Kurt Vonnegut

Higher Than Where It Began

"The people who can afford to buy books and magazines and go to the movies don’t like to hear about people who are poor or sick, so start your story up here [indicates top of the G-I axis]. You will see this story over and over again. People love it, and it is not copyrighted. The story is ‘Man in Hole,’ but the story needn’t be about a man or a hole. It’s: somebody gets into trouble, gets out of it again [draws line A].

It is not accidental that the line ends up higher than where it began. This is encouraging to readers."

~ Kurt Vonnegut

Kurt Vonnegut on the shapes of stories from Maria Popova on Vimeo.

See also:

  • "Kurt Vonnegut on the Shapes of Stories and Good News vs. Bad News," Brain Pickings, November 26, 2012
  • Vonnegut, K., & Simon, D. (2005). A man without a country. New York: Seven Stories Press. [library]
  • Duate, N. (2011, November). The secret structure of great talks. TED Talks. http://bit.ly/yrDGfo

Making Life More Bearable

From Kurt Vonnegut's A Man Without a Country:

Here’s a lesson in creative writing. First rule, don’t use semicolons. They’re transvestite hermaphrodites representing absolutely nothing. All they do is show you’ve been to college. And I realize some of you might be having trouble trying to decide if I’m kidding or not. So from now on, I’ll tell you when I’m kidding.

For instance, Join the National Guard or the Marines and teach democracy. I’m kidding.

We’re about to be attacked by Al-Qaeda. Wave flags if you have them, that always seems to scare ‘em away. I’m kidding.

If you really want to hurt your parents and you don’t have the nerve to be gay, the least you can do is go into the arts. I’m not kidding.

The arts aren’t a way to make a living. They’re a very human way of making life more bearable. Practicing an art, no matter how well or badly, is a way to make your soul grow, for heaven’s sakes. Sing in the shower. Dance to the radio. Tell stories. Write a poem to a friend—even a lousy poem. Do it as well as you possibly can. You’ll get an enormous reward. You’ll have created something.

You Are Not Alone, Others Feel As You Do

Excerpts from a KCRW Bookworm interview with Kurt Vonnegut a year ago discussing his last book, A Man Without a Country. He died yesterday at 84 years old.

The crucified planet earth, should it find a voice in a sense of irony, might now well say of our abuse of it, ‘Forgive them Father, they know not what they do.’ The irony would be that we know what we are doing. And when the last living thing dies on account of us, how poetical it would be if Life could say, in a voice floating up perhaps from the floor of the Grand Canyon, ‘It is done. People did not like it here.’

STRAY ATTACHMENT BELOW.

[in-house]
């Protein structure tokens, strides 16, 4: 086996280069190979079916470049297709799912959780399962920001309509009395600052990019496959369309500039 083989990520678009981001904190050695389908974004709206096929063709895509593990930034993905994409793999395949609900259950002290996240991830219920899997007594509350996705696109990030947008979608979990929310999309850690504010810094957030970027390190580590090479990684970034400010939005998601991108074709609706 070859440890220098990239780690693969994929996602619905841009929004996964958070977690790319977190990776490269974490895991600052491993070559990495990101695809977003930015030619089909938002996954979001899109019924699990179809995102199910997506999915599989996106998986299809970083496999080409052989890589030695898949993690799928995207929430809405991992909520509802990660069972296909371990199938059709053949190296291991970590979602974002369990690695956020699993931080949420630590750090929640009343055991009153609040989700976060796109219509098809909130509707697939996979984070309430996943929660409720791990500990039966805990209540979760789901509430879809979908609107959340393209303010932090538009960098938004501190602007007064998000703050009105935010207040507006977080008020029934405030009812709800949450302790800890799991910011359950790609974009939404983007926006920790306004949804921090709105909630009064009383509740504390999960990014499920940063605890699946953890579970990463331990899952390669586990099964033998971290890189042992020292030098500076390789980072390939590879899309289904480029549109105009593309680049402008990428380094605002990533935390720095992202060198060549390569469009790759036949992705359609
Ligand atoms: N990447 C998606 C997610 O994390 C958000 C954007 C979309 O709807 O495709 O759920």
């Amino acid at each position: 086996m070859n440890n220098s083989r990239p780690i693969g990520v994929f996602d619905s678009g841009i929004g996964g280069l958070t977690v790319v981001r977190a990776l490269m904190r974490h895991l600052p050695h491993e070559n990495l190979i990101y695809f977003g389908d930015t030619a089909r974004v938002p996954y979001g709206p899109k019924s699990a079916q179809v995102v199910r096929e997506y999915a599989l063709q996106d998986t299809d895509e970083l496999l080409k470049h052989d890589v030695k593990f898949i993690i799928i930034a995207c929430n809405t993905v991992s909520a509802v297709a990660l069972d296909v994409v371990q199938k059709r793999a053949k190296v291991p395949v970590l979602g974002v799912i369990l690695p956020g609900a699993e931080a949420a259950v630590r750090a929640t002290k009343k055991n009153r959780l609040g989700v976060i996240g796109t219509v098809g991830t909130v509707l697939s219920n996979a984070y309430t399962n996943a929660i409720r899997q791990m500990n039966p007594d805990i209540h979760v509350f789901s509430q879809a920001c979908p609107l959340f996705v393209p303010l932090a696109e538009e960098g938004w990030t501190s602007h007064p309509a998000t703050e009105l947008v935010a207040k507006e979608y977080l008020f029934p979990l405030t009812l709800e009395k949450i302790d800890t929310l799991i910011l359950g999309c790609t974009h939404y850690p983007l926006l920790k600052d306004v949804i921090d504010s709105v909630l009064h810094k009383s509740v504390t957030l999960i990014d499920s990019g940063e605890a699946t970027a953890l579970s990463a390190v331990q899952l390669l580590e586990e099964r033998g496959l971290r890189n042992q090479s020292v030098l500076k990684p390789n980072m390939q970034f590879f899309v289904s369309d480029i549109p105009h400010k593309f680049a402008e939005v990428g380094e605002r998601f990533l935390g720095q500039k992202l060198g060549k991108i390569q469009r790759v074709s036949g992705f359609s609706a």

Millionaires and billionaires are the only ones who have representation in our government now. And we pretend to have two parties, but it’s one party financed by millionaires and billionaires. The Repulicans and the Democrats fight—pretend to fight and to be really angry—but they’re both very well paid to pretend to fight and actually not to make any trouble for the possessors of great wealth.

My dream of a utopia right now is public schools with classes of fifteen students or fewer. That’s it. Just everywhere. And this we could easily afford. All our money...has gone into weaponry.

At the very end of every graduation address I say, ‘All right, now I’m going to want a show of hands. Everybody here: parents, students, campus cops, anybody. How many of you in the course of your education between kindergarten and today, have had a teacher who made you happier to be alive, prouder to be alive than you’d previously believed possible? A show of hands please.’ And so a lot of people will fake it, of course. And then I say, ‘All right, now please say the name of that teacher to someone standing or sitting near you.’ And all these murmurs go on. People who were faking it will suddenly think of a teacher who was that good. Look, all you need is one great teacher and some people really love to teach.

Susan Sontag said something [about the Holocaust] that was so helpful to me…‘Ten percent of any population is cruel no matter what, ten percent of any population is merciful no matter what, and the other eighty percent can be pulled in either direction.’

I have said a reason to write books—or to write anything—is to say to other people, ‘You are not alone, others feel as you do.’